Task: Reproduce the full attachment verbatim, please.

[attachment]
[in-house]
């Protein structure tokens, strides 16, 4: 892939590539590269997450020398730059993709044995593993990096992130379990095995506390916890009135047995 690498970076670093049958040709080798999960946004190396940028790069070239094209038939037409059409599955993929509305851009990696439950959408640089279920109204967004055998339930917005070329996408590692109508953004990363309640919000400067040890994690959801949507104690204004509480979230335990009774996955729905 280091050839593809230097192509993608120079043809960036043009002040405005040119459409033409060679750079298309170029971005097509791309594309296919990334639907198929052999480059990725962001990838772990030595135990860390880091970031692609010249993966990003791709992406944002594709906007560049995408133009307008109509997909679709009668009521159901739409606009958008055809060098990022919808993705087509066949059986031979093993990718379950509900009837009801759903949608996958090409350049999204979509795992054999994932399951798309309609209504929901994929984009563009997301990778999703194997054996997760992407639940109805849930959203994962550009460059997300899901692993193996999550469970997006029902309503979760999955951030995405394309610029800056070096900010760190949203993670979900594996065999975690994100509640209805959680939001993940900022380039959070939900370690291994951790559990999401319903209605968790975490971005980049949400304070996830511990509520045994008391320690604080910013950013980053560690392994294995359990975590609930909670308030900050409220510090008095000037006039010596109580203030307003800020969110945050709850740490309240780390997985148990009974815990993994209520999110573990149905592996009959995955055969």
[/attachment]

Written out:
[in-house]
């Protein structure tokens, strides 16, 4: 892939590539590269997450020398730059993709044995593993990096992130379990095995506390916890009135047995 690498970076670093049958040709080798999960946004190396940028790069070239094209038939037409059409599955993929509305851009990696439950959408640089279920109204967004055998339930917005070329996408590692109508953004990363309640919000400067040890994690959801949507104690204004509480979230335990009774996955729905 280091050839593809230097192509993608120079043809960036043009002040405005040119459409033409060679750079298309170029971005097509791309594309296919990334639907198929052999480059990725962001990838772990030595135990860390880091970031692609010249993966990003791709992406944002594709906007560049995408133009307008109509997909679709009668009521159901739409606009958008055809060098990022919808993705087509066949059986031979093993990718379950509900009837009801759903949608996958090409350049999204979509795992054999994932399951798309309609209504929901994929984009563009997301990778999703194997054996997760992407639940109805849930959203994962550009460059997300899901692993193996999550469970997006029902309503979760999955951030995405394309610029800056070096900010760190949203993670979900594996065999975690994100509640209805959680939001993940900022380039959070939900370690291994951790559990999401319903209605968790975490971005980049949400304070996830511990509520045994008391320690604080910013950013980053560690392994294995359990975590609930909670308030900050409220510090008095000037006039010596109580203030307003800020969110945050709850740490309240780390997985148990009974815990993994209520999110573990149905592996009959995955055969």